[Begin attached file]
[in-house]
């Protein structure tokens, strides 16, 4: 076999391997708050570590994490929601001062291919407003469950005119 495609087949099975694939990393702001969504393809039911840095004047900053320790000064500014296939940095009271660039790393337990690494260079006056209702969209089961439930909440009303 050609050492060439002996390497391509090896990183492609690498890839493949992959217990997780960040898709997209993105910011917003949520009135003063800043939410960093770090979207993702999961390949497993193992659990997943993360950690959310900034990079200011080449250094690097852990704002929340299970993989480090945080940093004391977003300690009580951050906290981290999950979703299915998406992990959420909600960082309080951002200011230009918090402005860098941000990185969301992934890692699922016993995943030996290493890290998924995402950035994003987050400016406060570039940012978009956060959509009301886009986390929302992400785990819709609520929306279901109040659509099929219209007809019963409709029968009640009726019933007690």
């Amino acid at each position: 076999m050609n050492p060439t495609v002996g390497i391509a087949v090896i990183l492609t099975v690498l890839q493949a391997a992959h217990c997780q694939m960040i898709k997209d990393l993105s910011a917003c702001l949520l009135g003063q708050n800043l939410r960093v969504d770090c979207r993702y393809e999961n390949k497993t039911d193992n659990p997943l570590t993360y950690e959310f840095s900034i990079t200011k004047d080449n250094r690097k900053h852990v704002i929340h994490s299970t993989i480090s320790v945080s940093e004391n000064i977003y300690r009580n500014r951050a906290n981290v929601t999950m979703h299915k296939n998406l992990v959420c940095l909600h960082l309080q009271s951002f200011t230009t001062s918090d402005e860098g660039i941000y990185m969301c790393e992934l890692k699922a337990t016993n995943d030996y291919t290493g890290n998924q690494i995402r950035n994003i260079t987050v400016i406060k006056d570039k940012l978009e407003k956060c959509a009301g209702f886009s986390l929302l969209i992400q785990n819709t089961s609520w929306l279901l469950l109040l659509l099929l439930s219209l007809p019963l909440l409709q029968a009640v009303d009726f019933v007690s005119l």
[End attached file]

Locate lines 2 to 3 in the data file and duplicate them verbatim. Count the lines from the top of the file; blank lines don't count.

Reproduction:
């Protein structure tokens, strides 16, 4: 076999391997708050570590994490929601001062291919407003469950005119 495609087949099975694939990393702001969504393809039911840095004047900053320790000064500014296939940095009271660039790393337990690494260079006056209702969209089961439930909440009303 050609050492060439002996390497391509090896990183492609690498890839493949992959217990997780960040898709997209993105910011917003949520009135003063800043939410960093770090979207993702999961390949497993193992659990997943993360950690959310900034990079200011080449250094690097852990704002929340299970993989480090945080940093004391977003300690009580951050906290981290999950979703299915998406992990959420909600960082309080951002200011230009918090402005860098941000990185969301992934890692699922016993995943030996290493890290998924995402950035994003987050400016406060570039940012978009956060959509009301886009986390929302992400785990819709609520929306279901109040659509099929219209007809019963409709029968009640009726019933007690």
């Amino acid at each position: 076999m050609n050492p060439t495609v002996g390497i391509a087949v090896i990183l492609t099975v690498l890839q493949a391997a992959h217990c997780q694939m960040i898709k997209d990393l993105s910011a917003c702001l949520l009135g003063q708050n800043l939410r960093v969504d770090c979207r993702y393809e999961n390949k497993t039911d193992n659990p997943l570590t993360y950690e959310f840095s900034i990079t200011k004047d080449n250094r690097k900053h852990v704002i929340h994490s299970t993989i480090s320790v945080s940093e004391n000064i977003y300690r009580n500014r951050a906290n981290v929601t999950m979703h299915k296939n998406l992990v959420c940095l909600h960082l309080q009271s951002f200011t230009t001062s918090d402005e860098g660039i941000y990185m969301c790393e992934l890692k699922a337990t016993n995943d030996y291919t290493g890290n998924q690494i995402r950035n994003i260079t987050v400016i406060k006056d570039k940012l978009e407003k956060c959509a009301g209702f886009s986390l929302l969209i992400q785990n819709t089961s609520w929306l279901l469950l109040l659509l099929l439930s219209l007809p019963l909440l409709q029968a009640v009303d009726f019933v007690s005119l």